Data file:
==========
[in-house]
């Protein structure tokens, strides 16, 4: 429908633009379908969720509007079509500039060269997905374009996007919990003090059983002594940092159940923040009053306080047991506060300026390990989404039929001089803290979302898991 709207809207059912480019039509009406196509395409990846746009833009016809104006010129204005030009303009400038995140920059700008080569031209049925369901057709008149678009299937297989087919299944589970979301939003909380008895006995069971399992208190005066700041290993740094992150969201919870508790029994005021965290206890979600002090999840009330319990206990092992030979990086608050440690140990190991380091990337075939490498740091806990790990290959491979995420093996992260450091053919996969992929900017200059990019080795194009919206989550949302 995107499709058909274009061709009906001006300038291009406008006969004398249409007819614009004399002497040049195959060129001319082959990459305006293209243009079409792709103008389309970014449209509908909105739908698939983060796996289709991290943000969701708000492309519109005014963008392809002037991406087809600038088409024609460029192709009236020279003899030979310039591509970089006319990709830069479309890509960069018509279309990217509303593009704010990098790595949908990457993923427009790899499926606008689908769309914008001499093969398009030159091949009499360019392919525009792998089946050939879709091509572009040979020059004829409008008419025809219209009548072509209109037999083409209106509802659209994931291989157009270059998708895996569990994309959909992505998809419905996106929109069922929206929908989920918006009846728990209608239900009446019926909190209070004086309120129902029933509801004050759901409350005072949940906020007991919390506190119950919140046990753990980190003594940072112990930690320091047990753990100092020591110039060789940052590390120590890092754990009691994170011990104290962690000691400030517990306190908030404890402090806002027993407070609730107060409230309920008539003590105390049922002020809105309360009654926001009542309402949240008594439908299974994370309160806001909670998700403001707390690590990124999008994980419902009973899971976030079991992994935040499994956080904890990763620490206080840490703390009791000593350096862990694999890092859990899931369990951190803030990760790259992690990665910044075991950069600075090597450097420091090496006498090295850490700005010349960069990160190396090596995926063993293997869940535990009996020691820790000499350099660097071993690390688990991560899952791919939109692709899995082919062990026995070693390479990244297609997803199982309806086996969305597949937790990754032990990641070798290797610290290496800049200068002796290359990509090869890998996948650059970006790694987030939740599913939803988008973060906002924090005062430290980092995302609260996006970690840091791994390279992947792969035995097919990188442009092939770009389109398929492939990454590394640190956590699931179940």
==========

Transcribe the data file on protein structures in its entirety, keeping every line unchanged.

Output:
[in-house]
């Protein structure tokens, strides 16, 4: 429908633009379908969720509007079509500039060269997905374009996007919990003090059983002594940092159940923040009053306080047991506060300026390990989404039929001089803290979302898991 709207809207059912480019039509009406196509395409990846746009833009016809104006010129204005030009303009400038995140920059700008080569031209049925369901057709008149678009299937297989087919299944589970979301939003909380008895006995069971399992208190005066700041290993740094992150969201919870508790029994005021965290206890979600002090999840009330319990206990092992030979990086608050440690140990190991380091990337075939490498740091806990790990290959491979995420093996992260450091053919996969992929900017200059990019080795194009919206989550949302 995107499709058909274009061709009906001006300038291009406008006969004398249409007819614009004399002497040049195959060129001319082959990459305006293209243009079409792709103008389309970014449209509908909105739908698939983060796996289709991290943000969701708000492309519109005014963008392809002037991406087809600038088409024609460029192709009236020279003899030979310039591509970089006319990709830069479309890509960069018509279309990217509303593009704010990098790595949908990457993923427009790899499926606008689908769309914008001499093969398009030159091949009499360019392919525009792998089946050939879709091509572009040979020059004829409008008419025809219209009548072509209109037999083409209106509802659209994931291989157009270059998708895996569990994309959909992505998809419905996106929109069922929206929908989920918006009846728990209608239900009446019926909190209070004086309120129902029933509801004050759901409350005072949940906020007991919390506190119950919140046990753990980190003594940072112990930690320091047990753990100092020591110039060789940052590390120590890092754990009691994170011990104290962690000691400030517990306190908030404890402090806002027993407070609730107060409230309920008539003590105390049922002020809105309360009654926001009542309402949240008594439908299974994370309160806001909670998700403001707390690590990124999008994980419902009973899971976030079991992994935040499994956080904890990763620490206080840490703390009791000593350096862990694999890092859990899931369990951190803030990760790259992690990665910044075991950069600075090597450097420091090496006498090295850490700005010349960069990160190396090596995926063993293997869940535990009996020691820790000499350099660097071993690390688990991560899952791919939109692709899995082919062990026995070693390479990244297609997803199982309806086996969305597949937790990754032990990641070798290797610290290496800049200068002796290359990509090869890998996948650059970006790694987030939740599913939803988008973060906002924090005062430290980092995302609260996006970690840091791994390279992947792969035995097919990188442009092939770009389109398929492939990454590394640190956590699931179940």